Across cultures and time, the Halloween season has been associated with remembering, honoring, and reflecting on our loved ones and ancestors that have passed on. Samhain is a time for remembering the dead for Wiccans as well. It is our New Year, our last harvest festival, a time when the lines between realms are weak and open. It is a time for celebration, for looking forward to the new year, but it is also a time for reflection. Death is part of the wheel of the year, part of the balance of nature, and Samhain is a time to honor its place in the circle of life.
We honor the dead at Samhain because it is the time of death in the wheel of the year. Summer is ending and winter is beginning. Winter is the time the earth is seen as dead. Life and nature are dormant, waiting for new life to be born in Spring. We honor death at this time because we need to respect its place in the wheel of the year. Without death, there is no life. Death is inevitable and transformational. It is not to be feared because it comes for us all. It is due respect and honor, so Samhain is a time to respect and honor death itself.
Our loved ones can visit us during Samhain, so while we honor death itself, we also honor the dead. We honor their place in our lives, remember how they touched us, what they taught us. The dead guide us after the pass, so Samhain is a time to thank them for that guidance. We thank them for what they brought to our lives.
Perhaps the most well known ceremony for the dead is Día de Muertos (Day of the Dead) in Mexico. Mexican tradition involves the ofrenda – an altar with photos and offerings for loved ones who have passed on. Catholics around the world remember the dead on what they call All Saints’ Day. These traditions have their roots in the pagan rituals for the dead during Samhain.
We all have pictures of deceased loved ones in our homes, perhaps have named a child in memory of someone who has passed, have mementos that bring us happy memories of times spent with them, even objects that have been passed down through generations. These are wonderful ways of remembering the dead on a daily basis, but Samhain is a time for focusing dedication and honor on those we have lost.
There are many ways you can honor the dead at Samhain. Some can be done alone, others require at least a small group to perform properly.
On a western wall of your home, set a place for an altar to honor your ancestors. Drape it in black or purple cloth. Place pictures of your loved ones who have passed on the altar. Make a special section for the ancestors you never met, to honor them for being a part of your circle of life. Place an offering personal to each person next to their photo. For example, if someone was a big fan of cigars, place a cigar next to their photo. If someone liked racing, place a toy race car. Place candles, flowers, and other decorations on the altar to show respect and honor.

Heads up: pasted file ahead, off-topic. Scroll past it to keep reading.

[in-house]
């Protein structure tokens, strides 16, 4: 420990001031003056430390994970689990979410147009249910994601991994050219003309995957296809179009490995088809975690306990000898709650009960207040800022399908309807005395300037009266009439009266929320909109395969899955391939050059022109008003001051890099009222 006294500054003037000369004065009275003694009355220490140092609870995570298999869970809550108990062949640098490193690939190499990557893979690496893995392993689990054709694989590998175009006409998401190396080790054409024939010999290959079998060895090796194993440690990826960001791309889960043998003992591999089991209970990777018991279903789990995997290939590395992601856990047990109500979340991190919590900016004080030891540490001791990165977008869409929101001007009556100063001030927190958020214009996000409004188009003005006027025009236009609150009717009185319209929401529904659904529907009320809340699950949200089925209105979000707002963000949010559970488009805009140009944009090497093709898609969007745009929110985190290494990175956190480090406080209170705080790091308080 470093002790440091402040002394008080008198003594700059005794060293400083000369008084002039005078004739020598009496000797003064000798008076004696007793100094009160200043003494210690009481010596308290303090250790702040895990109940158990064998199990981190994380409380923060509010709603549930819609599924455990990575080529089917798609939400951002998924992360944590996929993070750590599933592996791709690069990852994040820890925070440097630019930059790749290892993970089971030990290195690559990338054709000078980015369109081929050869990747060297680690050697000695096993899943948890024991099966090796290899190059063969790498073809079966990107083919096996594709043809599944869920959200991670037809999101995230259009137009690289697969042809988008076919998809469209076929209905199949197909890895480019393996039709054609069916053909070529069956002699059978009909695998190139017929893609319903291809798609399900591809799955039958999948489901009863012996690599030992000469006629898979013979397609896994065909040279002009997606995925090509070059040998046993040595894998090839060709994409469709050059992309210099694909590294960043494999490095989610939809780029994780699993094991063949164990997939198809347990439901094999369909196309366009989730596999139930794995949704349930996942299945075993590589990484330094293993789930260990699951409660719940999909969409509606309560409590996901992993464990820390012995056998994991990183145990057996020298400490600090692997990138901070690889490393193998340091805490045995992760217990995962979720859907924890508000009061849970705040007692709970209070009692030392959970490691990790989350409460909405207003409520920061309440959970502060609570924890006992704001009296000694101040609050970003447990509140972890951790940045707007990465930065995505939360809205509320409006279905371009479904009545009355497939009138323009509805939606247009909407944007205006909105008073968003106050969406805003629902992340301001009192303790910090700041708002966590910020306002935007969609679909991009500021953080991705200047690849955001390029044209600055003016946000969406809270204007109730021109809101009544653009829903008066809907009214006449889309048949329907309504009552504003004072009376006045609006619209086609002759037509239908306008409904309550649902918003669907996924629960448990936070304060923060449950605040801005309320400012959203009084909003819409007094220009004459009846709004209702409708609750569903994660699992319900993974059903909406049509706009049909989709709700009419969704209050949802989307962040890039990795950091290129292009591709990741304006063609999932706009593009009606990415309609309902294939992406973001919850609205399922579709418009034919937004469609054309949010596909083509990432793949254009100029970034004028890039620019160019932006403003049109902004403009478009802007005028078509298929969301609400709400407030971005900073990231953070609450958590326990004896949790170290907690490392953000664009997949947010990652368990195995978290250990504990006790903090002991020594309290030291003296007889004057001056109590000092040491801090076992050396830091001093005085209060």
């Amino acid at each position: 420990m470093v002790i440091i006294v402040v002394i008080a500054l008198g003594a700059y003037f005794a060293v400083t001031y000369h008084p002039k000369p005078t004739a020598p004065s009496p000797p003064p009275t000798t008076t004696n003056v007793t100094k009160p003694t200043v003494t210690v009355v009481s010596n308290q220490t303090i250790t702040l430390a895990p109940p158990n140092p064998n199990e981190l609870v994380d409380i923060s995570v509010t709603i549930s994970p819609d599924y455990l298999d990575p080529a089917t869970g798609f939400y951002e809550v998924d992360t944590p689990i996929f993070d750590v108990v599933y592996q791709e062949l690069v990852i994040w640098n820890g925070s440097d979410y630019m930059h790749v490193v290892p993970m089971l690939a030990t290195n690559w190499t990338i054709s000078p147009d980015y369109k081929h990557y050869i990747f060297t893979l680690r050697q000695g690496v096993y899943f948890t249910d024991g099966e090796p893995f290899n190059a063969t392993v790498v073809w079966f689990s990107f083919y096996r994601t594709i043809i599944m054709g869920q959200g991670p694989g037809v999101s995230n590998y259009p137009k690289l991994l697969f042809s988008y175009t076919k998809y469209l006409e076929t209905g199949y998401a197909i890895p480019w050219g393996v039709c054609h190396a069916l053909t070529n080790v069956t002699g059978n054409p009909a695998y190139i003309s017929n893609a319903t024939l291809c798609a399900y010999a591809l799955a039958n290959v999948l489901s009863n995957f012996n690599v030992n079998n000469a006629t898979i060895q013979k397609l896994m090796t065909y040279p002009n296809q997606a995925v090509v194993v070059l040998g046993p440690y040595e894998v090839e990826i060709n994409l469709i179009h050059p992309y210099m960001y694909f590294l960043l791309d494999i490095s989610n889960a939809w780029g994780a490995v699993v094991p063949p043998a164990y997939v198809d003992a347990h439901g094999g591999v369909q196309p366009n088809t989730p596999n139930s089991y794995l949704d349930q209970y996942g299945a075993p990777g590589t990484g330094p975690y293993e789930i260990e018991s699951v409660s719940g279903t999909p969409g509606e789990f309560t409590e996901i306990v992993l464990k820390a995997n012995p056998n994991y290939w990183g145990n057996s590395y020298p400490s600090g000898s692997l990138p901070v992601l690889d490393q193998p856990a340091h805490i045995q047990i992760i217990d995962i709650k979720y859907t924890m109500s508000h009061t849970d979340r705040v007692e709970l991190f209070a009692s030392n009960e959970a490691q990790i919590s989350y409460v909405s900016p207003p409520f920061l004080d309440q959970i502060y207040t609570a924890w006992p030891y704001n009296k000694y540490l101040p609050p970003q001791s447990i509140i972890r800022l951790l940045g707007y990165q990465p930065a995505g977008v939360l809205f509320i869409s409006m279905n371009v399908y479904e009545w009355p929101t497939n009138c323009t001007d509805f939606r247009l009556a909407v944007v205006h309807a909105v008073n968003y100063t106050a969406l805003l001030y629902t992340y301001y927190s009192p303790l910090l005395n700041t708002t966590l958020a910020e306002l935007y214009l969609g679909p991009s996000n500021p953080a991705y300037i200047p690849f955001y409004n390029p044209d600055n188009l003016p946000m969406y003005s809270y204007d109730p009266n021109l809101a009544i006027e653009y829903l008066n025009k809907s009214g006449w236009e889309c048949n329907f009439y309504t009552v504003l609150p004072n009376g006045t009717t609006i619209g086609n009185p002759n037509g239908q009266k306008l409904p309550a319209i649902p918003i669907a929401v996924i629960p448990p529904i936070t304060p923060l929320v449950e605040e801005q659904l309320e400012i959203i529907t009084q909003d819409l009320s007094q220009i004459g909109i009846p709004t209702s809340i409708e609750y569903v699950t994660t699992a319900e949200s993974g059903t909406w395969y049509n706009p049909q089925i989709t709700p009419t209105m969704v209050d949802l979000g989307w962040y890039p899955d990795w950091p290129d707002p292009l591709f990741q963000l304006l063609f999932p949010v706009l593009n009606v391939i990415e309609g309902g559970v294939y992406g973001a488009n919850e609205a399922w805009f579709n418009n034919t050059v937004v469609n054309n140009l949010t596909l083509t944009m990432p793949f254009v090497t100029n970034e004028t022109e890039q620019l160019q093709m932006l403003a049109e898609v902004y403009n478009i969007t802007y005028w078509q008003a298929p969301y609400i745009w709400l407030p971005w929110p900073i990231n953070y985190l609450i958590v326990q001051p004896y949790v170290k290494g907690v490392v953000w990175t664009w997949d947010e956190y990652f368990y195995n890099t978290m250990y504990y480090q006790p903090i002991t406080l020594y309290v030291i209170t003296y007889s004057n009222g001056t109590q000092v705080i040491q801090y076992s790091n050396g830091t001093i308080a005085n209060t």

Have your friends and family tell stories about their loved ones. Share moments that made you laugh, moments that touched you, treasure time together. If members of your group are named after an ancestor or loved one, make sure they are told stories about that person and why they are honored with their name. For ancestors further back in your genealogy, make sure their stories are still told, even though they don’t involve you directly. Telling their story keeps them alive and gives them power to guide you from the afterlife.
Invoke Your Ancestors
Before any ritual, speech, spell, or meal on Samhain, invoke your genealogy as far back as you can. “I am Parker, daughter of Francis, daughter of Mary, daughter of Imogen, daughter of Victoria.”
Feast for the Dead
At your Samhain feast, leave an empty seat for the dead. Set it with a plate and glass. Pour a little bit of every drink served into the glass. Put a small piece of any food served onto the plate. Invite your ancestors and other departed loved ones to come dine with you. Bless the food and drink before sharing it, and don’t share it all at once. Share it as it is shared at the table.
Visit the Cemetery
Visit a local cemetery to honor and commune with the dead. You can visit your own loved ones, or merely honor those who are buried there that helped build the area you now live in. Tend the area of the graves. Leave an offering of flowers, herbs, water, or other gifts for the deceased.
Hold a Séance At Samhain
With the thinned veil between realms, Samhain is the perfect time to commune directly with the dead via a séance. Make sure someone experienced is leading the séance – with the distance between the worlds so short, you don’t want someone unfamiliar with navigating communication with the afterlife leading the séance. This is a way to find out more about your ancestors, by calling on them to guide you. For those with a strong connection to an ancestor, such as being named for one, sharing features or personality traits or vocations, or other connections, a Samhain séance will allow the strength of that connection to call upon the ancestor.
Samhain is a time for death and the dead. It is important to remember more than just the loved ones we knew. Samhain is a time for ancestors to be honored and respected. To be thanked for their guidance in our daily lives, and to request continued guidance. Remembering the dead helps to keep them alive in us, as well as giving them the power to assist us from the next realm.